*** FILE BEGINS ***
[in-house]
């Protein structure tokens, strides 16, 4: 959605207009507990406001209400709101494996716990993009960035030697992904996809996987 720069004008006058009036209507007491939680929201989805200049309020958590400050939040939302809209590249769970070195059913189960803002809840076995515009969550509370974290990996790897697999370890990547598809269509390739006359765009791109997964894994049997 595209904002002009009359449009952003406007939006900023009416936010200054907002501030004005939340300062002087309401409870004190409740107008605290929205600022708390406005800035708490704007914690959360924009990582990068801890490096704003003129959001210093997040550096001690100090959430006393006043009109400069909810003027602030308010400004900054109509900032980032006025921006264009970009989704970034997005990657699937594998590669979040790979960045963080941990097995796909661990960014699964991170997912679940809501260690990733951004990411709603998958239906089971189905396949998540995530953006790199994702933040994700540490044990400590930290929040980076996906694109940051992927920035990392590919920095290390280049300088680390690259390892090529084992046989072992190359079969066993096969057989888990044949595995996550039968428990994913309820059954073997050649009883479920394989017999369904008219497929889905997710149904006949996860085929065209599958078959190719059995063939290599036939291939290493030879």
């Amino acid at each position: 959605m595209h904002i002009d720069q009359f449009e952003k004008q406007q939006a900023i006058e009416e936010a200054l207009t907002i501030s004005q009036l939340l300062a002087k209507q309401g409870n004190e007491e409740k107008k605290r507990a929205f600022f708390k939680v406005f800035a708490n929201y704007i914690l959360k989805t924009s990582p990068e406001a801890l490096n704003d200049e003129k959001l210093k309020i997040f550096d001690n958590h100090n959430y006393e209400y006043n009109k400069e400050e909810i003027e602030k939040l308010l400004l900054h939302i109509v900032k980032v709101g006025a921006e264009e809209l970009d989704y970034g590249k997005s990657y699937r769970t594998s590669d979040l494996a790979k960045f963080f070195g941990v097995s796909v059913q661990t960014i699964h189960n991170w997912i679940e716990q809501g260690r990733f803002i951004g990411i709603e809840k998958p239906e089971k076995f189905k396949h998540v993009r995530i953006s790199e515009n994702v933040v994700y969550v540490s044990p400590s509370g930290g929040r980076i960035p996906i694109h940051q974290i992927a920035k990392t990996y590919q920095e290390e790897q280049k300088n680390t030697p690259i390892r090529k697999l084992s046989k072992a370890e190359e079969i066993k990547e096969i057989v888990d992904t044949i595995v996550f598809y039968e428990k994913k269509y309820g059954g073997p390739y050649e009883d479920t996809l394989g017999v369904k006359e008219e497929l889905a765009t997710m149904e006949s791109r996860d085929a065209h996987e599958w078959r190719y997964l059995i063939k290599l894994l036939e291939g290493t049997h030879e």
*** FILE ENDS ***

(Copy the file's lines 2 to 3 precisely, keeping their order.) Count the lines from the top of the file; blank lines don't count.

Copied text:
């Protein structure tokens, strides 16, 4: 959605207009507990406001209400709101494996716990993009960035030697992904996809996987 720069004008006058009036209507007491939680929201989805200049309020958590400050939040939302809209590249769970070195059913189960803002809840076995515009969550509370974290990996790897697999370890990547598809269509390739006359765009791109997964894994049997 595209904002002009009359449009952003406007939006900023009416936010200054907002501030004005939340300062002087309401409870004190409740107008605290929205600022708390406005800035708490704007914690959360924009990582990068801890490096704003003129959001210093997040550096001690100090959430006393006043009109400069909810003027602030308010400004900054109509900032980032006025921006264009970009989704970034997005990657699937594998590669979040790979960045963080941990097995796909661990960014699964991170997912679940809501260690990733951004990411709603998958239906089971189905396949998540995530953006790199994702933040994700540490044990400590930290929040980076996906694109940051992927920035990392590919920095290390280049300088680390690259390892090529084992046989072992190359079969066993096969057989888990044949595995996550039968428990994913309820059954073997050649009883479920394989017999369904008219497929889905997710149904006949996860085929065209599958078959190719059995063939290599036939291939290493030879």
């Amino acid at each position: 959605m595209h904002i002009d720069q009359f449009e952003k004008q406007q939006a900023i006058e009416e936010a200054l207009t907002i501030s004005q009036l939340l300062a002087k209507q309401g409870n004190e007491e409740k107008k605290r507990a929205f600022f708390k939680v406005f800035a708490n929201y704007i914690l959360k989805t924009s990582p990068e406001a801890l490096n704003d200049e003129k959001l210093k309020i997040f550096d001690n958590h100090n959430y006393e209400y006043n009109k400069e400050e909810i003027e602030k939040l308010l400004l900054h939302i109509v900032k980032v709101g006025a921006e264009e809209l970009d989704y970034g590249k997005s990657y699937r769970t594998s590669d979040l494996a790979k960045f963080f070195g941990v097995s796909v059913q661990t960014i699964h189960n991170w997912i679940e716990q809501g260690r990733f803002i951004g990411i709603e809840k998958p239906e089971k076995f189905k396949h998540v993009r995530i953006s790199e515009n994702v933040v994700y969550v540490s044990p400590s509370g930290g929040r980076i960035p996906i694109h940051q974290i992927a920035k990392t990996y590919q920095e290390e790897q280049k300088n680390t030697p690259i390892r090529k697999l084992s046989k072992a370890e190359e079969i066993k990547e096969i057989v888990d992904t044949i595995v996550f598809y039968e428990k994913k269509y309820g059954g073997p390739y050649e009883d479920t996809l394989g017999v369904k006359e008219e497929l889905a765009t997710m149904e006949s791109r996860d085929a065209h996987e599958w078959r190719y997964l059995i063939k290599l894994l036939e291939g290493t049997h030879e």